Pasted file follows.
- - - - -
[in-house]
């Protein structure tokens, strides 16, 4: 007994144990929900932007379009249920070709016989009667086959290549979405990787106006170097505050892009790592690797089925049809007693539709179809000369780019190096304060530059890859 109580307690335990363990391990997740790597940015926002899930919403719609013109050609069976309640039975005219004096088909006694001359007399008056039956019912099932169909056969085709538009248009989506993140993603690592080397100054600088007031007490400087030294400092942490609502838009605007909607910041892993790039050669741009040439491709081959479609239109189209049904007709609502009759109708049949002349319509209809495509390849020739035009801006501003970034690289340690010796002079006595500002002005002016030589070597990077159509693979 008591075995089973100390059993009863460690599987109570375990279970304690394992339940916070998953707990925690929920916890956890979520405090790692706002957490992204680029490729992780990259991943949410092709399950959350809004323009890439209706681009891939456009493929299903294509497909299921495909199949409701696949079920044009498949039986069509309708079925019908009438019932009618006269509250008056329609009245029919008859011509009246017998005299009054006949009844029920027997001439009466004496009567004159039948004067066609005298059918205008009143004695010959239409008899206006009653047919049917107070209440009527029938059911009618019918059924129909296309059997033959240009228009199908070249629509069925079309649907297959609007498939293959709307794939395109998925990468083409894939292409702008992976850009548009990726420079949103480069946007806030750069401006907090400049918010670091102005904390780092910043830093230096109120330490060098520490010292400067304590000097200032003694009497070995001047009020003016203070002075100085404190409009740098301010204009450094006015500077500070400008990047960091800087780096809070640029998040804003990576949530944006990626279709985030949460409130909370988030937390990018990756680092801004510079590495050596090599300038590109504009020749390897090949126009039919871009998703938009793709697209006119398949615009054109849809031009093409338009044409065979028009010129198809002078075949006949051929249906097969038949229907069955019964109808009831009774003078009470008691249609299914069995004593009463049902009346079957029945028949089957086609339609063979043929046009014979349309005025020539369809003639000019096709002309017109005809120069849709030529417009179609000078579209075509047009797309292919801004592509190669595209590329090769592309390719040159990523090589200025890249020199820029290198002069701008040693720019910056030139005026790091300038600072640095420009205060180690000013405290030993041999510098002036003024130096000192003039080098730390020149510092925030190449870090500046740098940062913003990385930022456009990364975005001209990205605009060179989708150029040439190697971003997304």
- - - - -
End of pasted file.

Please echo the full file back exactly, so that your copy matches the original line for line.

[in-house]
């Protein structure tokens, strides 16, 4: 007994144990929900932007379009249920070709016989009667086959290549979405990787106006170097505050892009790592690797089925049809007693539709179809000369780019190096304060530059890859 109580307690335990363990391990997740790597940015926002899930919403719609013109050609069976309640039975005219004096088909006694001359007399008056039956019912099932169909056969085709538009248009989506993140993603690592080397100054600088007031007490400087030294400092942490609502838009605007909607910041892993790039050669741009040439491709081959479609239109189209049904007709609502009759109708049949002349319509209809495509390849020739035009801006501003970034690289340690010796002079006595500002002005002016030589070597990077159509693979 008591075995089973100390059993009863460690599987109570375990279970304690394992339940916070998953707990925690929920916890956890979520405090790692706002957490992204680029490729992780990259991943949410092709399950959350809004323009890439209706681009891939456009493929299903294509497909299921495909199949409701696949079920044009498949039986069509309708079925019908009438019932009618006269509250008056329609009245029919008859011509009246017998005299009054006949009844029920027997001439009466004496009567004159039948004067066609005298059918205008009143004695010959239409008899206006009653047919049917107070209440009527029938059911009618019918059924129909296309059997033959240009228009199908070249629509069925079309649907297959609007498939293959709307794939395109998925990468083409894939292409702008992976850009548009990726420079949103480069946007806030750069401006907090400049918010670091102005904390780092910043830093230096109120330490060098520490010292400067304590000097200032003694009497070995001047009020003016203070002075100085404190409009740098301010204009450094006015500077500070400008990047960091800087780096809070640029998040804003990576949530944006990626279709985030949460409130909370988030937390990018990756680092801004510079590495050596090599300038590109504009020749390897090949126009039919871009998703938009793709697209006119398949615009054109849809031009093409338009044409065979028009010129198809002078075949006949051929249906097969038949229907069955019964109808009831009774003078009470008691249609299914069995004593009463049902009346079957029945028949089957086609339609063979043929046009014979349309005025020539369809003639000019096709002309017109005809120069849709030529417009179609000078579209075509047009797309292919801004592509190669595209590329090769592309390719040159990523090589200025890249020199820029290198002069701008040693720019910056030139005026790091300038600072640095420009205060180690000013405290030993041999510098002036003024130096000192003039080098730390020149510092925030190449870090500046740098940062913003990385930022456009990364975005001209990205605009060179989708150029040439190697971003997304």